BIRMINGHAM, United Kingdom (AFP) — Emma McKeon matched Australia’s all-time record of 10 Commonwealth gold medals while Scotland’s Duncan Scott avenged his Olympic freestyle defeat at the hands of his friend Tom Dean.
McKeon came to Birmingham with eight golds in two previous editions of the Games — two behind fellow Australian swimmers Ian Thorpe, Susie O’Neill and Leisel Jones.
Two relay golds at the Sandwell Aquatics Centre mean the 28-year-old swimmer, who won seven medals in last year’s Tokyo Olympics, is now level with her retired compatriots.
“It’s nice to do that 10th one in a relay,” she told Australia’s Channel 7.
“It’s kind of all a bit of a blur, I guess. It’s been over a long time. I mean my first one was 2014 and I was so young.”
“Looking back on who I was back then, I feel like I’ve come a long way and I’m really proud of what I’ve done but also proud of how I’ve grown as a person.”
McKeon missed out on an 11th gold when she finished 0.02 second behind Olympic champion Margaret Mac Neil in the 100m butterfly with the Canadian setting a new Games record of 56.36 seconds.
But she will have other chances in Birmingham to win an 11th gold.
Scott beat England’s Dean in a thrilling men’s 200m freestyle duel, pulling away from the Olympic champion in the final 50m to win in a time of 1min 45.02 seconds.
The 25-year-old, who won silver behind Dean at the Tokyo Games, was forced to withdraw from last month’s World Championships in Budapest following a bout of Covid-19 but managed to turn the tables on his friend.
He returned to the pool to take bronze in the 400m individual medley behind New Zealand gold medalist Lewis Clareburt, who won in a time of four minutes and 8.70 seconds.
Scott, who said it had been a “tough” double, added that he and Dean, who usually compete together for Britain, relished their rivalry.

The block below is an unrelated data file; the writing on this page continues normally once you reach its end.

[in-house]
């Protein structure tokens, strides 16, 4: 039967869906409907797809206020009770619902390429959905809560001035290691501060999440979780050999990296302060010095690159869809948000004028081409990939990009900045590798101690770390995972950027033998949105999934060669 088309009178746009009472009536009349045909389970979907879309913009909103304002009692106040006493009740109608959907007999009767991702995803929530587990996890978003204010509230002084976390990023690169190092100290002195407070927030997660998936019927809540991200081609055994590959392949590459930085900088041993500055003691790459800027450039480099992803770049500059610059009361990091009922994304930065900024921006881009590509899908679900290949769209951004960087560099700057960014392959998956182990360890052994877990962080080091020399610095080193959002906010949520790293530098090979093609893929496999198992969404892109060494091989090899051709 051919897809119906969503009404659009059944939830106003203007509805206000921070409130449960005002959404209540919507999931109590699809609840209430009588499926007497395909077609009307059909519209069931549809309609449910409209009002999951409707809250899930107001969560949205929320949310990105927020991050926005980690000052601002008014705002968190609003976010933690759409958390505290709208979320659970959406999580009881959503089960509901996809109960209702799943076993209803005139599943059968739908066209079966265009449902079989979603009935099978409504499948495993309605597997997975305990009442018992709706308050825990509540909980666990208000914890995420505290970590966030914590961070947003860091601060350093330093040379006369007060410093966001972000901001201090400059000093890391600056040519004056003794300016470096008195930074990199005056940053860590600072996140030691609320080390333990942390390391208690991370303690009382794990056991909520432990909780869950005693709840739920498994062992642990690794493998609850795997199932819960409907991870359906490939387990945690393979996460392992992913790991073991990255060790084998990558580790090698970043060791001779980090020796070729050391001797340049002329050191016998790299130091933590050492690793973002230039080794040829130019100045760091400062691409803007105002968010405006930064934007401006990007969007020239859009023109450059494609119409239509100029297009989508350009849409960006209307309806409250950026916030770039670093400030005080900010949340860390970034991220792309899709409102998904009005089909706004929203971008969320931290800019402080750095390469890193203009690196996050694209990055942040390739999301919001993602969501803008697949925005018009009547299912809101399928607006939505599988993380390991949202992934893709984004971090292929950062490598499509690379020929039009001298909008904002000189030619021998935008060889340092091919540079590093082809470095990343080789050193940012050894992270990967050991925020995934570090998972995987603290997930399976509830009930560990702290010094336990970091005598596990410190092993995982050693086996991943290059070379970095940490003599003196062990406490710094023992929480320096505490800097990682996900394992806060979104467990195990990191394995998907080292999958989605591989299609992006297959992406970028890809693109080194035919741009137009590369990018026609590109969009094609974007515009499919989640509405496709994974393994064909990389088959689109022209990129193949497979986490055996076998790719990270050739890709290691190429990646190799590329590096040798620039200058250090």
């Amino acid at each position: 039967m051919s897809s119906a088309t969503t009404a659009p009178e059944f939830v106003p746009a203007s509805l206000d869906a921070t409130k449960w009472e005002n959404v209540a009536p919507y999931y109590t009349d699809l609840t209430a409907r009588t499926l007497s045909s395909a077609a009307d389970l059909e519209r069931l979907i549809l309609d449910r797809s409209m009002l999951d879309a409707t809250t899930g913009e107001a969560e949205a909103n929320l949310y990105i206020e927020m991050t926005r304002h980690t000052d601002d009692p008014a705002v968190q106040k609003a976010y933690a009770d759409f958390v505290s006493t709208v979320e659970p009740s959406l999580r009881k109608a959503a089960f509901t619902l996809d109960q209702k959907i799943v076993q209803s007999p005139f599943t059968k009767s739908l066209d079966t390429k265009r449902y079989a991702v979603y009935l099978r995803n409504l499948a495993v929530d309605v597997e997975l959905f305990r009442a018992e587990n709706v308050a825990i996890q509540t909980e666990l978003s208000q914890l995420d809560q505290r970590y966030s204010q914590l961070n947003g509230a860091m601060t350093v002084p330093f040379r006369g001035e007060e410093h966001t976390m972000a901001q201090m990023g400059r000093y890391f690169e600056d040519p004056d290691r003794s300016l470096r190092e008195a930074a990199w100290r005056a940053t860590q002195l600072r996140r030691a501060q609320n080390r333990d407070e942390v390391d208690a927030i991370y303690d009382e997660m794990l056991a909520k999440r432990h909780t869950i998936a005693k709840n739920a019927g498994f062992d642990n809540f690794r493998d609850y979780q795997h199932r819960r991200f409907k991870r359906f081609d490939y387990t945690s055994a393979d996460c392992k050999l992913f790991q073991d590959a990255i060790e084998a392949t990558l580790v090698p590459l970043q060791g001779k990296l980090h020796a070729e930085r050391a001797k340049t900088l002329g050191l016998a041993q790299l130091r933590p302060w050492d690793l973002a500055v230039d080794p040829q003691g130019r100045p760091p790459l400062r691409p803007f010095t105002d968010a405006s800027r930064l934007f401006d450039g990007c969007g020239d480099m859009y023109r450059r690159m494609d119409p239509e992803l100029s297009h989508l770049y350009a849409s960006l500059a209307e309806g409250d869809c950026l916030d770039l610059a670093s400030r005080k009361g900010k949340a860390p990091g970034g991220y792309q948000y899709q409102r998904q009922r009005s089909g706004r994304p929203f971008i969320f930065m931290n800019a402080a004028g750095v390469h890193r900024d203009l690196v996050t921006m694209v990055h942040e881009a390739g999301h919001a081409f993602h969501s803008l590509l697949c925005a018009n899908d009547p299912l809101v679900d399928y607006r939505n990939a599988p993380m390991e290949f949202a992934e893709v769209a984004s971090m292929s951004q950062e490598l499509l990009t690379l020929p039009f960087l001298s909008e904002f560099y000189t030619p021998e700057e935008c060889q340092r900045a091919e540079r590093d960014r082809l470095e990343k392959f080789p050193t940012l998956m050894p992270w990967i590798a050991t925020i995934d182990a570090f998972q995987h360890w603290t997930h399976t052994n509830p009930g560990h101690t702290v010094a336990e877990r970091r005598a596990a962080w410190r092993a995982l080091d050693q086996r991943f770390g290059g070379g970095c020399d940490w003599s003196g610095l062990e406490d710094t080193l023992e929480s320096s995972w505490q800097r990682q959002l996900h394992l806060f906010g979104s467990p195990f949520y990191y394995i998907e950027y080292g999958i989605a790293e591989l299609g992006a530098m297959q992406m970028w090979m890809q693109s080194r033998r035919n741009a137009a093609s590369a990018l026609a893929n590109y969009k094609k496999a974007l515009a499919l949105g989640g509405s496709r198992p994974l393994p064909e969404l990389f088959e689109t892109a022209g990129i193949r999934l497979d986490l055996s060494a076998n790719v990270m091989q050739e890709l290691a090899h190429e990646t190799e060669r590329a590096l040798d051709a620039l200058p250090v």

“It’s a really positive thing,” he said.
“It’s a nice change being on different sides of the table this time. Scotland vs England. It’s always positive.”
England’s Benjamin Proud won the 50m butterfly in 22.81 seconds.
The 2014 champion, who was disqualified from the final at the 2018 Gold Coast games after he was deemed to have started early, said he felt unexpectedly emotional.
“Eight years ago, I walked into this competition and took gold,” said the world 50m freestyle champion.
“Four years ago, I felt that was taken away from me. I said to myself I would be here four years later and that’s what’s happened.”
South Africa’s Lara van Niekerk won the women’s 50m freestyle in 29.73 seconds and compatriot Pieter Coetze triumphed in the men’s 100m backstroke final in a time of 53.78 seconds.
Australia, with McKeon on the last leg, won the women’s 4x100m freestyle and rounded off the night in style by winning the men’s event.
England star Adam Peaty dominated his semi-final to qualify quickest for Sunday’s 100m breaststroke final.
The world record-holder was forced to miss the world championships with a foot injury.
He posted a time of 59.02 seconds in the semifinal, nearly a second faster than his swim in the morning heats.
Peaty said he was “fighting” his way back after his injury.
“Maybe that takes another year, it takes another two,” he said.
“Paris (2024 Olympic Games) is always the goal and that is the pinnacle of the sport as we all know.”
Olympic women’s 100m backstroke champion Kaylee McKeown recorded the second-fastest time in qualifying for Sunday’s final behind Canada’s Kylie Masse.
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